What Can The Matter Be
There were any number of behavioural approaches to working with Tira on this issue. Clearly she was developing a phobia about loud, sharp noises and it was affecting her emotional state and her ability to work with me. There was Counter Conditioning that would try to make the noises a “good” thing by reinforcing Tira after any loud noise. There was Desensitiazation that would introduce noises gradually, increasing their intensity over time to help her learn to tolerate them. There was even the “she’s just gonna have to suck it up and work through it” kind of Tough Love approach that some trainers advocate (“Don’t let her get away with not working for you!”). But there is one lesson about dogs that remains paramount with my wife and I – if we see any significant major behaviour change in our dogs go to the veterinarian and look for a health problem first.
Tira showed no outward physical signs that she was unhealthy. No limping, no seizures, no vomiting, and her appetite, away from the incidents, was a healthy as ever. In fact, she would run and play with our younger dog Rizzo as if nothing had happened. Sometimes in the same day! And that’s was the problem. How do you diagnose a health issue when the only symptom is a perceived behaviour change to fearfulness? And even then only under very specific circumstances.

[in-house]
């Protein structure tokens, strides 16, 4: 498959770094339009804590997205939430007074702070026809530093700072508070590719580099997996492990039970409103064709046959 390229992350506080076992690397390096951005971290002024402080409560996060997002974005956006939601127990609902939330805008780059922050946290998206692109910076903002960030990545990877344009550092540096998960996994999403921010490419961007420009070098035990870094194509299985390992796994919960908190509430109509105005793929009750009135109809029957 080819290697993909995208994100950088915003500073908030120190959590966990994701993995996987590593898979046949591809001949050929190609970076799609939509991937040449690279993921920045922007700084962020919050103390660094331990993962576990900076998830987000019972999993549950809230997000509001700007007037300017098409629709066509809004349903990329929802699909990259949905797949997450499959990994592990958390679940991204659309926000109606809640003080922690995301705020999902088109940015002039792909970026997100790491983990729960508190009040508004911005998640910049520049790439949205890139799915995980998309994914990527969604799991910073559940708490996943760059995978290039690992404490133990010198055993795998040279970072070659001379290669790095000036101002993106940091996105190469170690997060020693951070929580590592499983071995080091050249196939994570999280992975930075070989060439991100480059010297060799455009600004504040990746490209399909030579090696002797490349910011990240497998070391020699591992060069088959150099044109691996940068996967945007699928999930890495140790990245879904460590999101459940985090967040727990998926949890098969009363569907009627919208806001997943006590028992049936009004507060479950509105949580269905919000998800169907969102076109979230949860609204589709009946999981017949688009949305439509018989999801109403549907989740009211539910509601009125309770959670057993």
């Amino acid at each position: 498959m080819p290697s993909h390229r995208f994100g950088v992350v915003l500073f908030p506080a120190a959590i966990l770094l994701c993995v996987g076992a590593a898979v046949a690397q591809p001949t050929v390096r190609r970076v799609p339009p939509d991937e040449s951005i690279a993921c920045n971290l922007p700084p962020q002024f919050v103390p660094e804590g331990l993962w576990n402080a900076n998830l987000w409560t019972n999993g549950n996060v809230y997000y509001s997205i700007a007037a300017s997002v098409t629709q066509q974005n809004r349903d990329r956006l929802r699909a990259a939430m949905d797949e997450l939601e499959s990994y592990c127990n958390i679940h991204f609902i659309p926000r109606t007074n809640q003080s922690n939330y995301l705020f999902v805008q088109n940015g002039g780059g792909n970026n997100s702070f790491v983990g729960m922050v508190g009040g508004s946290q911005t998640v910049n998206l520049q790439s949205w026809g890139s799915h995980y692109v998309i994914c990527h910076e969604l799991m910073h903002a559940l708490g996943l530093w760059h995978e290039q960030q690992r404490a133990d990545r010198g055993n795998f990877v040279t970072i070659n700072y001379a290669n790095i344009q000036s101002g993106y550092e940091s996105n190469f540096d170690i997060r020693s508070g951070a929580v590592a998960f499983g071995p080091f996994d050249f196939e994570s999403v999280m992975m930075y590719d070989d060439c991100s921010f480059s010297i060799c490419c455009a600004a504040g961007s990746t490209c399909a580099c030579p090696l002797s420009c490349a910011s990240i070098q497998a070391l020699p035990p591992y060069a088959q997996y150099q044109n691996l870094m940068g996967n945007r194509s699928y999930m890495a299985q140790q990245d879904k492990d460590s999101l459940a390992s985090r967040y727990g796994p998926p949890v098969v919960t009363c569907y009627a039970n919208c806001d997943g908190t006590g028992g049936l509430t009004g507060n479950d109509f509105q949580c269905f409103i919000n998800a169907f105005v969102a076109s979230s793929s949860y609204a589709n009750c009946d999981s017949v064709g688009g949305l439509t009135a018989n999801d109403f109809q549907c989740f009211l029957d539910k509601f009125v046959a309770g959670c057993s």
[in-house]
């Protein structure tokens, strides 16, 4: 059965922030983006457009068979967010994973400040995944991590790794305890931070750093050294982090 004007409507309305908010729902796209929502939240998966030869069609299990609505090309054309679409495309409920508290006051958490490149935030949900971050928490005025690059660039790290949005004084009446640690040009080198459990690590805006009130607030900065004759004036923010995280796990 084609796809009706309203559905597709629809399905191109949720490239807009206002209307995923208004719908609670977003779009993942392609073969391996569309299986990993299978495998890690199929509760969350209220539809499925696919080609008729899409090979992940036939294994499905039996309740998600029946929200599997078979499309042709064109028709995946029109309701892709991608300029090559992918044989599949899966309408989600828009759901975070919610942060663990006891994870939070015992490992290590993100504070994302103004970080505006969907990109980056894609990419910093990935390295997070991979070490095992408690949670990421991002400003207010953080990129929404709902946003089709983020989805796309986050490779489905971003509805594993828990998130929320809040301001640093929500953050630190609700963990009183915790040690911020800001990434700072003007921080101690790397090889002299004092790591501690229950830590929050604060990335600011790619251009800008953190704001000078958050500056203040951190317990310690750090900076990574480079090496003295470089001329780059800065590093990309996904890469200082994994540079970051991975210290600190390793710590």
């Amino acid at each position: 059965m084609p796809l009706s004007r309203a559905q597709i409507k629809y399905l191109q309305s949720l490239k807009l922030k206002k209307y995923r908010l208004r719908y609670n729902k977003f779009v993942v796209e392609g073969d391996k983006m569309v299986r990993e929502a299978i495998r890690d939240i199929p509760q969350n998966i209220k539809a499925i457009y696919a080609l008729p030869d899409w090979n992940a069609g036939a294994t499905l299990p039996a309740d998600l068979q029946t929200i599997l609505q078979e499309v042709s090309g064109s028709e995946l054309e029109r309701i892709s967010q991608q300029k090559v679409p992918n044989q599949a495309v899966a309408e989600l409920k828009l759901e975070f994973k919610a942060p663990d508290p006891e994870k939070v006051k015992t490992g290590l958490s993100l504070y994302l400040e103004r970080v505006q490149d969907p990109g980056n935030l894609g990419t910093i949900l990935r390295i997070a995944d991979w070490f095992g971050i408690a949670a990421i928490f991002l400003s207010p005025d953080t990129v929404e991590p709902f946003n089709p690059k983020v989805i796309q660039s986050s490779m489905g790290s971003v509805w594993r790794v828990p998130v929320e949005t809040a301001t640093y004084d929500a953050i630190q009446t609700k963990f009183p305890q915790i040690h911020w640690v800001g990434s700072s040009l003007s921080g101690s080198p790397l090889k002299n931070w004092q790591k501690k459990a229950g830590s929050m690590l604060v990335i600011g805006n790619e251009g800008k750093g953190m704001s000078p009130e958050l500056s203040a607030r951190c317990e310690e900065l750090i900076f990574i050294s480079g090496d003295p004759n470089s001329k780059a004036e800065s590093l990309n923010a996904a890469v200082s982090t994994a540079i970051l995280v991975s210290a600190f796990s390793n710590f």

We know that our dogs aren’t human. And so we don’t try to treat them as humans in daily life together or in trying to diagnose behaviour problems. We also don’t think of dogs as the near mindless simpletons we once believed them to be from books we had read decades ago (mostly Traditional Training approaches). We weren’t about to make Tira tough this one out.
One of the benefits of moving to a positive training approach for us has been getting to know some really great, really smart people. Most of those people have dogs and use behavioural science to train. It was through reaching out to that community of positive trainers that the solution (at least part of it) to Tira’s health and behaviour problems would come about. We are so very grateful to that same community and other dog lovers for the help and support they have provided as we work through this.
In the next instalment, I’ll tell you what we found and what we have been doing to bring Tira back from this frightening experience. You may find it as surprising as we did.
Until next time, take good care and have fun with your dogs!
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Photo credits –
All photos copyright Petra Wingate 2008-2012